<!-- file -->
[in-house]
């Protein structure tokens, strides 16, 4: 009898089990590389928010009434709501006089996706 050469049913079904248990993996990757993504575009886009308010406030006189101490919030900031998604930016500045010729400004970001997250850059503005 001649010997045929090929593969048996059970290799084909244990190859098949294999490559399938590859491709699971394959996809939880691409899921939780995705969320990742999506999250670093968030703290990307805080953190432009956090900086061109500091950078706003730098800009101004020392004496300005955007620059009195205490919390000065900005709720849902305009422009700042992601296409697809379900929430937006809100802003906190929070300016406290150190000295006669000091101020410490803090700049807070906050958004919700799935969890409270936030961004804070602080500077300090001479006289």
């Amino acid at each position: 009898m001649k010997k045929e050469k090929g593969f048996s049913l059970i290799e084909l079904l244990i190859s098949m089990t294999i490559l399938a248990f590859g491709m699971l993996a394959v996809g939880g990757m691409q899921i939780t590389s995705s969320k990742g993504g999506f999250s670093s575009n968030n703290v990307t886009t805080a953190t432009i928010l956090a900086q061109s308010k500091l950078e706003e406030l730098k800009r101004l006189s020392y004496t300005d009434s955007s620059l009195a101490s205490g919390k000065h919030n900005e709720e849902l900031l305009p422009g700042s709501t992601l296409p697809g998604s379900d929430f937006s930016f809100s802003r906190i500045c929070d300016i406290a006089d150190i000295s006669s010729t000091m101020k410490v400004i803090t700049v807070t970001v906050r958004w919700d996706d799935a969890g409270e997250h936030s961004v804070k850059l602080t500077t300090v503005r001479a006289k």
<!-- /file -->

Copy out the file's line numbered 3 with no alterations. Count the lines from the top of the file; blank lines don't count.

């Amino acid at each position: 009898m001649k010997k045929e050469k090929g593969f048996s049913l059970i290799e084909l079904l244990i190859s098949m089990t294999i490559l399938a248990f590859g491709m699971l993996a394959v996809g939880g990757m691409q899921i939780t590389s995705s969320k990742g993504g999506f999250s670093s575009n968030n703290v990307t886009t805080a953190t432009i928010l956090a900086q061109s308010k500091l950078e706003e406030l730098k800009r101004l006189s020392y004496t300005d009434s955007s620059l009195a101490s205490g919390k000065h919030n900005e709720e849902l900031l305009p422009g700042s709501t992601l296409p697809g998604s379900d929430f937006s930016f809100s802003r906190i500045c929070d300016i406290a006089d150190i000295s006669s010729t000091m101020k410490v400004i803090t700049v807070t970001v906050r958004w919700d996706d799935a969890g409270e997250h936030s961004v804070k850059l602080t500077t300090v503005r001479a006289k």